While it may be painful to admit, we are foolish to ignore the truth that we simply cannot do all that we would like to. And we simply are not good at everything we'd like to be good at! And when we are good at a thing, chances are there are at least one hundred other people that are still better yet. This is not to say that we should not strive to improve our skills and abilities, especially when we are talking about ways that we serve the Lord and His body, the church. Excellence in a job is a good and righteous pursuit, but excellence in every job is an arrogant and foolish attempt!
So, we know that the servant with five talents was able to produce five more and that the servant with two talents was able to produce two more. Not only did these two servants have different natural abilities, but they both produced different results. In one sense, they were both able to double their investment, but in another very practical sense, the first servant was able to earn three more talents than the second servant. So, what happened? Was the master disappointed in the lower value of the second servant's return? Not at all! If we read on, we see that both of them received the same commendation from their master.
"His master said to him, ‘Well done, good and faithful servant. You have been faithful over a little; I will set you over much. Enter into the joy of your master.’" - Matthew 25:21 & 23
Notice how the master refers to each of them. He calls them faithful. Each servant took what he had been given, according to his ability, and was faithful with it. It was that faithfulness, not the fullness of their purse, that pleased their master. Likewise, it is our faithfulness, not the volume of our results, that pleases our Master.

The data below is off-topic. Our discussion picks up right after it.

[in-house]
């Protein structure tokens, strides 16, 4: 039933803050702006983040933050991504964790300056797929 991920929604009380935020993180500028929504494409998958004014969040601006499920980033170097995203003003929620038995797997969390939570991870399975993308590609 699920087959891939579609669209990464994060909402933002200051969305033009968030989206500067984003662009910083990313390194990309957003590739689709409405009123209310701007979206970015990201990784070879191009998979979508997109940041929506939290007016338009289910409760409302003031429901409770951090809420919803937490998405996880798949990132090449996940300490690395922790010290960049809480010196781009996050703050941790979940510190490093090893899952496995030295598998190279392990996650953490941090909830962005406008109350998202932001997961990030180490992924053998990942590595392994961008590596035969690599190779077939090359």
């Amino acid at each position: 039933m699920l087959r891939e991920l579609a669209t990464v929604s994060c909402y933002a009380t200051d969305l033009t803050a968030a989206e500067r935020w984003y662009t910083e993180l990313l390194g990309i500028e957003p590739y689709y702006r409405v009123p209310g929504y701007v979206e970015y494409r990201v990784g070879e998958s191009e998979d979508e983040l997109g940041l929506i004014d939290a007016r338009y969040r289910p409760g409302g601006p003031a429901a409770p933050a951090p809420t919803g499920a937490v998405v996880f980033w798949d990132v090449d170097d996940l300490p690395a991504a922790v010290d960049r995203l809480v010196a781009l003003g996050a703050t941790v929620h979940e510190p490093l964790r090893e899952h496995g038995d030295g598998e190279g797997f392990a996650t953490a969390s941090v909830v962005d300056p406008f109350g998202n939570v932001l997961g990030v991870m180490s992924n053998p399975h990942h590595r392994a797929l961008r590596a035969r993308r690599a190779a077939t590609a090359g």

It would be easy to make ourselves feel better when we look at other women who, we feel, are outperforming us by telling ourselves that they must have help that we don't know about, or they're in a different season of life, or even that they just have more resources than we do. The truth is, all of those things might be true, but who cares? We need to stop comparing!
When we do this, we are making it all about us. We envy because we believe that these other women are enjoying a better life than we are in some way. Their tea table is no longer about the way that it will bless the women who sit there, but how it's lovelier than ours. Their beautiful Christmas decorations are not about how they honor the Lord in their celebrations, but how they're prettier than ours. Even their fruitfulness in ministry is no longer about the people they are mentoring, but about how they are more popular than us. Oh, how foolish can we be?!
Let's go back to the very beginning of our parable... "who called his servants and entrusted to them his property." (Matthew 25:14b) It was never about what the servants could produce for themselves, but what they could produce for their master. Our lives are more than our beautiful children, our Instagram feed, and our popularity in the church. They were made for our Master. If we keep this truth in mind, we will no longer envy, but enjoy! We will take pleasure in the varied gifts of our sisters and how we are all able to serve the Lord faithfully, side by side. Some with our two talents and some with our five.